Scrotum botox cosmetic balls playboy

Why Would a Man Inject His Balls With Botox?

Playboy explore the growing popularity of the bizarre cosmetic procedure

Alan Nee

Most balls have at least a bit of sag, but some are wrinkly, and some are more wrinkly than others—shockingly wrinkly. And it is no doubt startling to unzip a man's pants to find a scrotum that looks more like a Shar-Pei than the usual pocket of skin that holds a man’s testicles.

That said, there are few scrotum, if any, that can genuinely be referred to as beautiful. It's a rare woman who gets excited at the site of the sexual organ, but apparently, that fact isn't stopping men from reaching for Botox—well, technically making doctor’s appointments—to inject and smooth out their wrinkly testicles.

Botox, or Botulinum toxin, is a protein that blocks the release of neurotransmitter acetylcholine from axon endings at the neuromuscular junction and thus causes flaccid paralysis. In order words, it only seems right that the power of Botox has proven to extend far beyond forehead wrinkles and sweaty armpits. “Scrotox” (a combination of "Botox" and "scrotum”) is is the procedure that smooths out the testicles and only takes about 20 minutes, but it generally requires at least 20 injections and ranges from $500-$800 to look like a ripe plum. Though, because the method only gained notoriety in 2016, there is very little doctors know about side effects beyond immediate soreness, swelling and bruising for a few days following. 
The procedure was painless. Overall, I couldn’t be happier.
“Botox is injected in the scrotal skin, mostly into the dartos muscle, the most superficial muscle. A strong topical anesthetic cream is applied to the scrotum for 30 minutes, so injections are painless," explains Dr. Marc DuPéré, plastic surgeon and owner of the Visage Clinic in Toronto, who says he has received requests from men of varying sexual identities and ranging from age 19 to age 67. "Because the Botox will diffuse over about a 10mm diameter around the injection site, the cremasteric [or deeper] muscles often get treated too. The Botox will take effect 3-5 days post treatment and the results will last about 4 months.”

Beyond achieving a smoother look, Botox relaxes the muscles and therefore results in lower hanging scrotum. Subsequently, lower hanging balls give the appearance of all-around larger balls. And even if it may be rare for a partner to say, "You know what I would love? If he had bigger balls", the concept of having "big balls" has somehow evolved in Western society to be directly related to manhood. There is also Botox’s ability to temporarily abolish any sweat secreting from that genital region by blocking the neurotransmitters that stimulate the sweat glands. With less sweat comes less stink too.

Still, despite the many benefits of Scrotox, the men I informally discuss the practice with tend to respond with horror. “No, there can’t be anything healthy about that,” one replies. Another insists he's just not that vain before wincing in predictive pain. When I point to his many painful-looking tattoos, he replies, "The balls are different. They’re sacred.”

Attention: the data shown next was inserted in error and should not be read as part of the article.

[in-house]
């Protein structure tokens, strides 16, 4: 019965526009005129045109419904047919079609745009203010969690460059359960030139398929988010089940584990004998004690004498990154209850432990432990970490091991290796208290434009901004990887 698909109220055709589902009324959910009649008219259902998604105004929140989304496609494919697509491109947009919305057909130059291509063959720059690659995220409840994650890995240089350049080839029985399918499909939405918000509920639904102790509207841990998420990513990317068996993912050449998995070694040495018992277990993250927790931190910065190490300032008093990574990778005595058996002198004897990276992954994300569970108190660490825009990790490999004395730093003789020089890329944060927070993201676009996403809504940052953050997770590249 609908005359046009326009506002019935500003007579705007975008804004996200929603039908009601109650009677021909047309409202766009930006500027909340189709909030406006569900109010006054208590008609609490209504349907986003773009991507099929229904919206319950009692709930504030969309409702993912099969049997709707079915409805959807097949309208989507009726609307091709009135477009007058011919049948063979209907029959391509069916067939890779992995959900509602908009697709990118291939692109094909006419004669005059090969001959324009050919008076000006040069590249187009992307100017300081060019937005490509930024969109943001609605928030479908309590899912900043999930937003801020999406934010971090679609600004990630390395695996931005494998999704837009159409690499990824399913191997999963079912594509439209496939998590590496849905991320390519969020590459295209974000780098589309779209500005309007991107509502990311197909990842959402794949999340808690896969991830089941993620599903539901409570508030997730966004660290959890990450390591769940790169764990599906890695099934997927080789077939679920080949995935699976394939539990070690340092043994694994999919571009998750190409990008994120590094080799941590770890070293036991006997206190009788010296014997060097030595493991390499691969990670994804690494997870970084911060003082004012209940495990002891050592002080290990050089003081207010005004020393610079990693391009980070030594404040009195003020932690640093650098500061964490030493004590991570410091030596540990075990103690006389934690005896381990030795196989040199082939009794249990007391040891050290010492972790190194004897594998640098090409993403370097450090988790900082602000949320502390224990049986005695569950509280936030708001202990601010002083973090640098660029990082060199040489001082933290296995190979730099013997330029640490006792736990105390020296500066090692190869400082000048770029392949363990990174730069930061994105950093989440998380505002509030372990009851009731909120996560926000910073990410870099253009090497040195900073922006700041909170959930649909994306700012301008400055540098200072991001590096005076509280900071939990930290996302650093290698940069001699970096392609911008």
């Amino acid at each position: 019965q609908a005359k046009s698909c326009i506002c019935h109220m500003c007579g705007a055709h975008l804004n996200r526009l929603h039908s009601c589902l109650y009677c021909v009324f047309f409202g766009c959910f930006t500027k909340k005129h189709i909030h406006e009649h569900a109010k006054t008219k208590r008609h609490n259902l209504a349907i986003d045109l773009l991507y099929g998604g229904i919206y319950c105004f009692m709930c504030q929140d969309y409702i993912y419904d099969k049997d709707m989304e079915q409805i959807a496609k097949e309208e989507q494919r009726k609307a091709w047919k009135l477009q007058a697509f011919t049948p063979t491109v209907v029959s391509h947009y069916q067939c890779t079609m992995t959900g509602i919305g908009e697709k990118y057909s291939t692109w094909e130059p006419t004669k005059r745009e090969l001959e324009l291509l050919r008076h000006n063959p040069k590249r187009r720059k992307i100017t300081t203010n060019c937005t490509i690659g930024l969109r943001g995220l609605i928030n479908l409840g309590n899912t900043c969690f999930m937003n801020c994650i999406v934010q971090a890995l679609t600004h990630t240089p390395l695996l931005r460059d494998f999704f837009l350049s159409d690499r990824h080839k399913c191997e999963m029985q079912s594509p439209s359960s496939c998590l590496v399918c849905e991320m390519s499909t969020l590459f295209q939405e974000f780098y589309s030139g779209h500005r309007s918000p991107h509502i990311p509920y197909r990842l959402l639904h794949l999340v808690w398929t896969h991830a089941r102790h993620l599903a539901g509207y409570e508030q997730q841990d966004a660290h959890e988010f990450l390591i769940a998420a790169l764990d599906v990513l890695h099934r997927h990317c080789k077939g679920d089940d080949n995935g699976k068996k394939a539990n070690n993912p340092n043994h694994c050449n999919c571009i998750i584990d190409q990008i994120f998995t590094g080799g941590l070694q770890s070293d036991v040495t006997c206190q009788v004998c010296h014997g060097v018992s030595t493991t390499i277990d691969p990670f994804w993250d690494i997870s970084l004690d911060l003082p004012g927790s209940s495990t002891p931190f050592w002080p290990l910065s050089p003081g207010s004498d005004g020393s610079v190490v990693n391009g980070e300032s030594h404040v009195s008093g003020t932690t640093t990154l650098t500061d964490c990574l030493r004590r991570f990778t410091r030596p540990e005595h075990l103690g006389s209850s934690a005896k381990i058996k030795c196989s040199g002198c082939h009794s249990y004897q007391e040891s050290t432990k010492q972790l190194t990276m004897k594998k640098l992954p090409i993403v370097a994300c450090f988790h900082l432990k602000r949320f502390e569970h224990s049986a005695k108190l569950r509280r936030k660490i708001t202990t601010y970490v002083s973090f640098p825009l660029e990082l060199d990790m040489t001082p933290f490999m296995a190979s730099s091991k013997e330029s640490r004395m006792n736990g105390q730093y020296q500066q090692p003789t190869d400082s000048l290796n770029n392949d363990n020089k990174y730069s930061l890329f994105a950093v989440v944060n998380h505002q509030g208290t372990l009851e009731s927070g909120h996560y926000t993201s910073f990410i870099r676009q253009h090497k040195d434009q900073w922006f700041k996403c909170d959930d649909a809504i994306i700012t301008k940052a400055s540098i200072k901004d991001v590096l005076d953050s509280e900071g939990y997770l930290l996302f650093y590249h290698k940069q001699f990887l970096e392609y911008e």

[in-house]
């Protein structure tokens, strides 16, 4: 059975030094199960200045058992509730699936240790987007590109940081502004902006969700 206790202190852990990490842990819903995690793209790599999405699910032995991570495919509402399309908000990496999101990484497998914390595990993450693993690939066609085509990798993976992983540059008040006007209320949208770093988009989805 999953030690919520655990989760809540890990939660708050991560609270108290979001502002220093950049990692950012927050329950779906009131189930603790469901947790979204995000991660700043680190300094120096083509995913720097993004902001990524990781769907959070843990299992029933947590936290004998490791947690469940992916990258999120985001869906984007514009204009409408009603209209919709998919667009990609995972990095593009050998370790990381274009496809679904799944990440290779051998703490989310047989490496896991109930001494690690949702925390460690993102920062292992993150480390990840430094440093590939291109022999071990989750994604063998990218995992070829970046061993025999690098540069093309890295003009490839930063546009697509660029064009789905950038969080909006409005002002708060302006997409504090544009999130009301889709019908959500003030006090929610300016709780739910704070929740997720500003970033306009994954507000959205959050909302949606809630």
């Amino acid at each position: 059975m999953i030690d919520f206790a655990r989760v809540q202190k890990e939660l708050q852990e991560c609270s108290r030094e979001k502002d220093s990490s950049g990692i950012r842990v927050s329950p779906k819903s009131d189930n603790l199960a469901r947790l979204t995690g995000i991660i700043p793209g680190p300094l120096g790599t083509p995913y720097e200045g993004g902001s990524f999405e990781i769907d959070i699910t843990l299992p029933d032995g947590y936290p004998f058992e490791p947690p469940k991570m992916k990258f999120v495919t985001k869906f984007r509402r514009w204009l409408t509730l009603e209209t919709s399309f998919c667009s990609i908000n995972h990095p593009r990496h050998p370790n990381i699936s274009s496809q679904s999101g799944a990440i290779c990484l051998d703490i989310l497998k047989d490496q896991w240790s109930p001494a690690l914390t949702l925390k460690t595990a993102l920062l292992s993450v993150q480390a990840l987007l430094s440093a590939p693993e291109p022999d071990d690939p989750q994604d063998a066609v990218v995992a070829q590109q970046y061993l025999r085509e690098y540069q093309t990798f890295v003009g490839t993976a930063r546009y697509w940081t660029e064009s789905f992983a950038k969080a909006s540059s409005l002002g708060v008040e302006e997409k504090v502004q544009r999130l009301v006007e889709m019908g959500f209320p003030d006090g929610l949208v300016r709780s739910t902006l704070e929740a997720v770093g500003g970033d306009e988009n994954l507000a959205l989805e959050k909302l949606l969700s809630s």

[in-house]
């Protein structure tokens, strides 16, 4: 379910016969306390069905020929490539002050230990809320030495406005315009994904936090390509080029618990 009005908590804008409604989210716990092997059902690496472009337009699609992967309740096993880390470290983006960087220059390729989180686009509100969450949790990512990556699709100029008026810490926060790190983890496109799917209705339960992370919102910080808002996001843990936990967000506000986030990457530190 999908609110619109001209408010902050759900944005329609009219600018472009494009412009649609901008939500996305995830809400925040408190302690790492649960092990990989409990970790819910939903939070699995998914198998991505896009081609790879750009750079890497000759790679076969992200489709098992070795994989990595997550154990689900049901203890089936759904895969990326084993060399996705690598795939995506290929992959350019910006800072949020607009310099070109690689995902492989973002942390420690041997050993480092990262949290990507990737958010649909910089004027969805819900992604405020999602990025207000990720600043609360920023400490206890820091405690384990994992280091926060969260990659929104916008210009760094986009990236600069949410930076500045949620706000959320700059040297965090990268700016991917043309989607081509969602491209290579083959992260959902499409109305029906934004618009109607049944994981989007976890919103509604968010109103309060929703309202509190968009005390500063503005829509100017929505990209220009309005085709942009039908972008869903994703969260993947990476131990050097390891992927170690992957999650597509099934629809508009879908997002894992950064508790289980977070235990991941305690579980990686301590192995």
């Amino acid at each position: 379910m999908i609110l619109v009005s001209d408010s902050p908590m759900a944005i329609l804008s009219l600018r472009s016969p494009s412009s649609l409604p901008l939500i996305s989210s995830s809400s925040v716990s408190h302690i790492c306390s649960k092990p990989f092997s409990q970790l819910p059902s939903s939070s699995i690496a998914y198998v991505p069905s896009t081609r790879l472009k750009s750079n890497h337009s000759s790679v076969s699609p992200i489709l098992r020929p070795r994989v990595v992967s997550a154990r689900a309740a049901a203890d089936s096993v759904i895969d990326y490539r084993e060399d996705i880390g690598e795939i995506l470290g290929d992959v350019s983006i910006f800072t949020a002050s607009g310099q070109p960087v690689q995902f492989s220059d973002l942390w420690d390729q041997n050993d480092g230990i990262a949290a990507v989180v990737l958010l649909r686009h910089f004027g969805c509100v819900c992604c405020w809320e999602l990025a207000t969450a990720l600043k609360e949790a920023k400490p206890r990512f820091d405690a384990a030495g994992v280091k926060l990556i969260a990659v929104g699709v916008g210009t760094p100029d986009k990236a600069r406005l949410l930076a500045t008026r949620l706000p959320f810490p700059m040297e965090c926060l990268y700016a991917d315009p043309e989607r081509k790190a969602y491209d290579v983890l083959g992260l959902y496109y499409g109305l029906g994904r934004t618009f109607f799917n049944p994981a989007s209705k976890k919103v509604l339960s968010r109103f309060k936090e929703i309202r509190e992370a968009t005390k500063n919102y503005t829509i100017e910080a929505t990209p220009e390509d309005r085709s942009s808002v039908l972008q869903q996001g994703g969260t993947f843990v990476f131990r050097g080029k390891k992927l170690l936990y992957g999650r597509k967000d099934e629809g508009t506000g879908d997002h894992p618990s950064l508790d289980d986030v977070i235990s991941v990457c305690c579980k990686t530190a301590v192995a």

Having the testes lower in a more normal position will also make [the penis] look longer, fuller, hence manlier.
Fair enough, I suppose. Perhaps the men I talk to just don't feel the urgency because their balls are relatively attractive? Maybe they’re too young to see what all the contracting and relaxing over the years can do to their scrotum?

Or maybe they’re embarrassed? While John* is willing to open up to me about his procedure he isn’t ready to go on record with his real name. “I did not like the droopy appearance of my scrotum. I was told no sex for 5 days to make sure everything healed.” he tells me. “The procedure was painless. Overall, I couldn’t be happier.”

No matter how hesitant men are when talking to a woman, there is no denying that the number of patients asking for the practice is going up. According to Dr. Norman Rowe, a plastic surgeon and owner a men’s-only surgical clinic in New York City called The Club House, 400-500 men inquired with his office about Scrotox—about a 15 percent increase from the year before.
The most important question is: Will Scrotox improve a man’s sex life? If a man is feeling insecure about his scrotum’s appearance and amends the issue(s), then the doctor’s visit could have fantastic psychological effects. “Although the penis size is the first attribute a male will prioritize, the scrotum size is a close second,” DuPéré explains. “Having the testes lower in a more normal position will also make [the penis] look longer, fuller, hence manlier. It also allows the testicles to be more ‘reachable’ and ‘caress-able’ in sexual foreplay.”

The anonymous man I call John agrees: “I definitely feel better about myself now that I did it.” And while his girlfriend wasn’t a factor in his decision to get Scrotox, he does note that his lady love is very pleased with his new look. “I would highly recommend it,” he says.

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